Everyday Spices That Will Improve Your Health and Mood
As I write, a batch of granola bakes in the oven and the heady scent of cinnamon fills the air. I associate cinnamon with warmth, and I add it to cups of coffee and hot chocolate and mix it into oatmeal and pumpkin pies. To me, cinnamon is a winter spice, the flavor of gingerbread and candy canes. It conjures up images of toasty fires and flannel pajamas. Am I getting too poetic here? Maybe. But truth be told, there is some science to support these romantic associations.
Cinnamon is a not just a common household spice; it’s a valuable medicinal herb. As a circulatory tonic, cinnamon is the perfect flavor for winter to help warm cold hands and feet and get the blood flowing on chilly winter mornings. Cinnamon is a stimulant, too, perfect for those dark days when staying in bed seems most appropriate. And you don’t even need to consume it! Studies have shown that the mere scent of cinnamon can increase alertness and mental function, helping to improve memory, coordination, recognition, and attention.
There’s more. Using just 1/4 teaspoon of cinnamon a day can help lower high blood cholesterol and glucose levels, minimizing your risk of type-2 diabetes and heart disease. Some research has shown that cinnamon protects against thrush and can be useful in preventing stomach ulcers.
But cinnamon is just one example of a common kitchen spice with powerful healing properties. Many others, especially those used in various cultures around the world, have long been valued not just for their tastes but also for their curative abilities.
Cayenne pepper has traditionally been used to improve circulation and to treat pain. Like cinnamon, it can help to lower cholesterol and triglyceride levels. Some swear that it improves overall health, reducing arthritic pain, boosting immunity, and curing colds.
Ginger is another great example. It’s used as a digestive aid to minimize nausea and vomiting and ease upset stomachs. What I love about ginger is how it adds zing to your meal and helps you digest it at the same time. Ginger is also used to help with morning sickness, so many pregnant women are familiar with this spice.
Another helpful digestive herb is peppermint. In many countries, it’s common practice to sip a cup of peppermint tea, particularly after a heavy meal. Peppermint is used to relieve an upset stomach, nausea, vomiting, and colic. Its pleasant taste and gentle action also make it a good choice for children. And if you find yourself feeling lousy with a cold or flu, a little peppermint tea can help lower fever and reduce headaches.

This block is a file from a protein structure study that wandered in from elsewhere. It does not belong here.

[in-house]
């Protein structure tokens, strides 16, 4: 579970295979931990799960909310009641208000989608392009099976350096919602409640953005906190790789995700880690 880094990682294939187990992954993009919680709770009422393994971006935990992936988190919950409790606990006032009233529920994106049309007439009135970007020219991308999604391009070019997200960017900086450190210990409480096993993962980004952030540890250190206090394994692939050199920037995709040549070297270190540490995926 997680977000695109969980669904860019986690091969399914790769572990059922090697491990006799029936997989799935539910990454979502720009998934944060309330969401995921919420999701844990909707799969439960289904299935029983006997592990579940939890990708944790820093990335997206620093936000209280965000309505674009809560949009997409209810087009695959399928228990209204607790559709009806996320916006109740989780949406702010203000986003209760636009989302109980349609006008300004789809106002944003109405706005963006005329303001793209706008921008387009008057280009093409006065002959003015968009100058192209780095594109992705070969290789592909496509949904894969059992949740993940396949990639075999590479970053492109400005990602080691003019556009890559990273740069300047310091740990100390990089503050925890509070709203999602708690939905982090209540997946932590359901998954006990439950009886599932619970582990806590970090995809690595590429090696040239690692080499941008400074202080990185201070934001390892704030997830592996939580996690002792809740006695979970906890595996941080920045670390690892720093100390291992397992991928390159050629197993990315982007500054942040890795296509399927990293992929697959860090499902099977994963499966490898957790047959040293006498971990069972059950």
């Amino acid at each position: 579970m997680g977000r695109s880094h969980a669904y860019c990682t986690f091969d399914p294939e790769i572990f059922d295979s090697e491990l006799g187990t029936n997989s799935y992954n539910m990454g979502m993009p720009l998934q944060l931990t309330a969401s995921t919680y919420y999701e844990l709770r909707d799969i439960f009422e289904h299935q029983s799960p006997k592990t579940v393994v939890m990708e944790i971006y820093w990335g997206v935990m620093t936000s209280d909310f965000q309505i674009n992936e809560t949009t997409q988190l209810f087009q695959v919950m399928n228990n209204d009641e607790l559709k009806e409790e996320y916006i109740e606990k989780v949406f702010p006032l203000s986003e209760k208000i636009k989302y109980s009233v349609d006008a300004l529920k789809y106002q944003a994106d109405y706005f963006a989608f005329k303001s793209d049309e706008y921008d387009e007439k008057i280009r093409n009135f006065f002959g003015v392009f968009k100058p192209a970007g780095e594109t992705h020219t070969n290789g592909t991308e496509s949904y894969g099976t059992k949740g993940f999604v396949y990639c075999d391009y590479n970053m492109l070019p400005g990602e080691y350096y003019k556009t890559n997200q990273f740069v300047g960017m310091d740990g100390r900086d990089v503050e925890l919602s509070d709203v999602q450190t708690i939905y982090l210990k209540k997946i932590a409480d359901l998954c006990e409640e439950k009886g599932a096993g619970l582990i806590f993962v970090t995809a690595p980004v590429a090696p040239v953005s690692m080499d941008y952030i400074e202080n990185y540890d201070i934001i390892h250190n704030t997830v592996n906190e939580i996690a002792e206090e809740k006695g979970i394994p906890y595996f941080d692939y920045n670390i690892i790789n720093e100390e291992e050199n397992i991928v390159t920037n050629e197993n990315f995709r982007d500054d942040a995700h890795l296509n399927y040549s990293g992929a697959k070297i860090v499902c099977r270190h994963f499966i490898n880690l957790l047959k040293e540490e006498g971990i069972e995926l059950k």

A Bit of History
In North America, it’s only in recent decades that different spices have become so commonly used and readily available, but in most countries, cooking with a variety of spices is the traditional way of preparing food. In India, there is cumin, cardamom, and turmeric. In Mexico, hot chilies and peppers are standard fare. Spices were once so valued that European explorers raced off to new continents in an effort to find faster routes to the spice countries.
Did earlier generations know that these spices were doing more than just making their food taste good? It’s likely. Spices were valued partly for their role in preserving food. In pre-freezer days, anything that could keep food from going bad was worth celebrating. Researchers today look at the antimicrobial properties of spices such as garlic, rosemary, cloves, thyme, and sage. We don’t need them to preserve our food anymore, but their antimicrobial qualities may help us in other ways.
Spice It Up
So next time you prepare a meal, think about which spices your body is in need of that day. Add cinnamon to your morning coffee for some mental alertness. Throw some cayenne pepper into your soup on a cold winter day. Make a gingery stir-fry if you’re feeling a bit queasy. The many health benefits of spices are wonderful and surprising, not to mention tasty. And thankfully, we no longer have to travel halfway around the world to add some spice to our diets.
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